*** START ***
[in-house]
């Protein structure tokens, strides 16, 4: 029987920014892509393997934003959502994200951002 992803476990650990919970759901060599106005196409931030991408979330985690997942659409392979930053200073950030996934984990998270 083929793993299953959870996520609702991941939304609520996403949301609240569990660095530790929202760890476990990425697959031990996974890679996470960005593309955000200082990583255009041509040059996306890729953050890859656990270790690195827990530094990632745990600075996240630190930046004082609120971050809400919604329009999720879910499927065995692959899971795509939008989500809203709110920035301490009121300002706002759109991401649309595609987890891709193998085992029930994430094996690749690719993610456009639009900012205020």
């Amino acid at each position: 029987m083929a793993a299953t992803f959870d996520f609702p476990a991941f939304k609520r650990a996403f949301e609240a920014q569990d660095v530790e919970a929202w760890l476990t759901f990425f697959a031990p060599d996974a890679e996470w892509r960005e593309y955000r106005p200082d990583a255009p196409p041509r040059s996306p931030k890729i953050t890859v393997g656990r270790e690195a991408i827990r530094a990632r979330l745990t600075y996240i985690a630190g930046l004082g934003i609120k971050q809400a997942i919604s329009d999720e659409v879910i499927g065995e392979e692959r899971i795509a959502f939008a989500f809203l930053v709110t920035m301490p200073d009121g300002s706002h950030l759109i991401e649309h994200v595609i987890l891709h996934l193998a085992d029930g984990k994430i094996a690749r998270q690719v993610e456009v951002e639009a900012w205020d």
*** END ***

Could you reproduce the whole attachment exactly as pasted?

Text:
[in-house]
């Protein structure tokens, strides 16, 4: 029987920014892509393997934003959502994200951002 992803476990650990919970759901060599106005196409931030991408979330985690997942659409392979930053200073950030996934984990998270 083929793993299953959870996520609702991941939304609520996403949301609240569990660095530790929202760890476990990425697959031990996974890679996470960005593309955000200082990583255009041509040059996306890729953050890859656990270790690195827990530094990632745990600075996240630190930046004082609120971050809400919604329009999720879910499927065995692959899971795509939008989500809203709110920035301490009121300002706002759109991401649309595609987890891709193998085992029930994430094996690749690719993610456009639009900012205020």
């Amino acid at each position: 029987m083929a793993a299953t992803f959870d996520f609702p476990a991941f939304k609520r650990a996403f949301e609240a920014q569990d660095v530790e919970a929202w760890l476990t759901f990425f697959a031990p060599d996974a890679e996470w892509r960005e593309y955000r106005p200082d990583a255009p196409p041509r040059s996306p931030k890729i953050t890859v393997g656990r270790e690195a991408i827990r530094a990632r979330l745990t600075y996240i985690a630190g930046l004082g934003i609120k971050q809400a997942i919604s329009d999720e659409v879910i499927g065995e392979e692959r899971i795509a959502f939008a989500f809203l930053v709110t920035m301490p200073d009121g300002s706002h950030l759109i991401e649309h994200v595609i987890l891709h996934l193998a085992d029930g984990k994430i094996a690749r998270q690719v993610e456009v951002e639009a900012w205020d």